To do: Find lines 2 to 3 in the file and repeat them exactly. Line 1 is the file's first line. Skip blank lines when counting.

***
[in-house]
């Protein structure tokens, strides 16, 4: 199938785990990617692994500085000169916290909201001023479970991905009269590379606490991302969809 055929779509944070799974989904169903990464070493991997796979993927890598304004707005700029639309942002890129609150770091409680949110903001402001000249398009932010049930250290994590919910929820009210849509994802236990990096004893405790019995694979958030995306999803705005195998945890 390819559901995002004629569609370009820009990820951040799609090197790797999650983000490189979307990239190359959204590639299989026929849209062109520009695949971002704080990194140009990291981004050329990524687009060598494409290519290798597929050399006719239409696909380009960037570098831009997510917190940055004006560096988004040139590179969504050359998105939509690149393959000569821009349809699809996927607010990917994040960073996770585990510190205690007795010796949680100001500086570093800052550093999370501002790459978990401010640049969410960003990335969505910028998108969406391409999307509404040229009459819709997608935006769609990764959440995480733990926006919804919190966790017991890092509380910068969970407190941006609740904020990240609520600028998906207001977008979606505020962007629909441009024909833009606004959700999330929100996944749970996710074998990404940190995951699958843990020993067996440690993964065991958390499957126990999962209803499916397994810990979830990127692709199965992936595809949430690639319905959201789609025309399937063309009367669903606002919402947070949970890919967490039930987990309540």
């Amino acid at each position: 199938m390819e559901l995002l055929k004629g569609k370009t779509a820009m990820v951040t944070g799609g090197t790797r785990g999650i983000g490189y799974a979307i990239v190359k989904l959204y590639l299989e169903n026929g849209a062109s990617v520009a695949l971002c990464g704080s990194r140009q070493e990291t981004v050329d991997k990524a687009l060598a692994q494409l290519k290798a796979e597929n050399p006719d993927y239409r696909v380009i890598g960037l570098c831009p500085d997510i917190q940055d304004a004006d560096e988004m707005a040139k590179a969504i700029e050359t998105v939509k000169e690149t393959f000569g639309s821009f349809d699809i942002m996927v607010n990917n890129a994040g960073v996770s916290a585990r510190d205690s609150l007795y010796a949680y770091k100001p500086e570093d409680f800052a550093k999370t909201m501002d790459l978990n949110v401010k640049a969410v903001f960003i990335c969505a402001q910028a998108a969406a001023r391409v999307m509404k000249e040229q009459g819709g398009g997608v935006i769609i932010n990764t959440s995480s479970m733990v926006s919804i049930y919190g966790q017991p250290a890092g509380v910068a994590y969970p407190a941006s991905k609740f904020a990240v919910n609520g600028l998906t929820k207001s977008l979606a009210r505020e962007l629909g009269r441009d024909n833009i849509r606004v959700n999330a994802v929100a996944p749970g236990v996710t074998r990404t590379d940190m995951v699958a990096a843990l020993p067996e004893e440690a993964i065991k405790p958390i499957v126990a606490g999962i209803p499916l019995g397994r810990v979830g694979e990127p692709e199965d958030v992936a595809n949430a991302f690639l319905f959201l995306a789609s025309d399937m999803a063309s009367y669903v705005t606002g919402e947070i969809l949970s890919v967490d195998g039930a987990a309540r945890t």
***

């Protein structure tokens, strides 16, 4: 199938785990990617692994500085000169916290909201001023479970991905009269590379606490991302969809 055929779509944070799974989904169903990464070493991997796979993927890598304004707005700029639309942002890129609150770091409680949110903001402001000249398009932010049930250290994590919910929820009210849509994802236990990096004893405790019995694979958030995306999803705005195998945890 390819559901995002004629569609370009820009990820951040799609090197790797999650983000490189979307990239190359959204590639299989026929849209062109520009695949971002704080990194140009990291981004050329990524687009060598494409290519290798597929050399006719239409696909380009960037570098831009997510917190940055004006560096988004040139590179969504050359998105939509690149393959000569821009349809699809996927607010990917994040960073996770585990510190205690007795010796949680100001500086570093800052550093999370501002790459978990401010640049969410960003990335969505910028998108969406391409999307509404040229009459819709997608935006769609990764959440995480733990926006919804919190966790017991890092509380910068969970407190941006609740904020990240609520600028998906207001977008979606505020962007629909441009024909833009606004959700999330929100996944749970996710074998990404940190995951699958843990020993067996440690993964065991958390499957126990999962209803499916397994810990979830990127692709199965992936595809949430690639319905959201789609025309399937063309009367669903606002919402947070949970890919967490039930987990309540």
């Amino acid at each position: 199938m390819e559901l995002l055929k004629g569609k370009t779509a820009m990820v951040t944070g799609g090197t790797r785990g999650i983000g490189y799974a979307i990239v190359k989904l959204y590639l299989e169903n026929g849209a062109s990617v520009a695949l971002c990464g704080s990194r140009q070493e990291t981004v050329d991997k990524a687009l060598a692994q494409l290519k290798a796979e597929n050399p006719d993927y239409r696909v380009i890598g960037l570098c831009p500085d997510i917190q940055d304004a004006d560096e988004m707005a040139k590179a969504i700029e050359t998105v939509k000169e690149t393959f000569g639309s821009f349809d699809i942002m996927v607010n990917n890129a994040g960073v996770s916290a585990r510190d205690s609150l007795y010796a949680y770091k100001p500086e570093d409680f800052a550093k999370t909201m501002d790459l978990n949110v401010k640049a969410v903001f960003i990335c969505a402001q910028a998108a969406a001023r391409v999307m509404k000249e040229q009459g819709g398009g997608v935006i769609i932010n990764t959440s995480s479970m733990v926006s919804i049930y919190g966790q017991p250290a890092g509380v910068a994590y969970p407190a941006s991905k609740f904020a990240v919910n609520g600028l998906t929820k207001s977008l979606a009210r505020e962007l629909g009269r441009d024909n833009i849509r606004v959700n999330a994802v929100a996944p749970g236990v996710t074998r990404t590379d940190m995951v699958a990096a843990l020993p067996e004893e440690a993964i065991k405790p958390i499957v126990a606490g999962i209803p499916l019995g397994r810990v979830g694979e990127p692709e199965d958030v992936a595809n949430a991302f690639l319905f959201l995306a789609s025309d399937m999803a063309s009367y669903v705005t606002g919402e947070i969809l949970s890919v967490d195998g039930a987990a309540r945890t």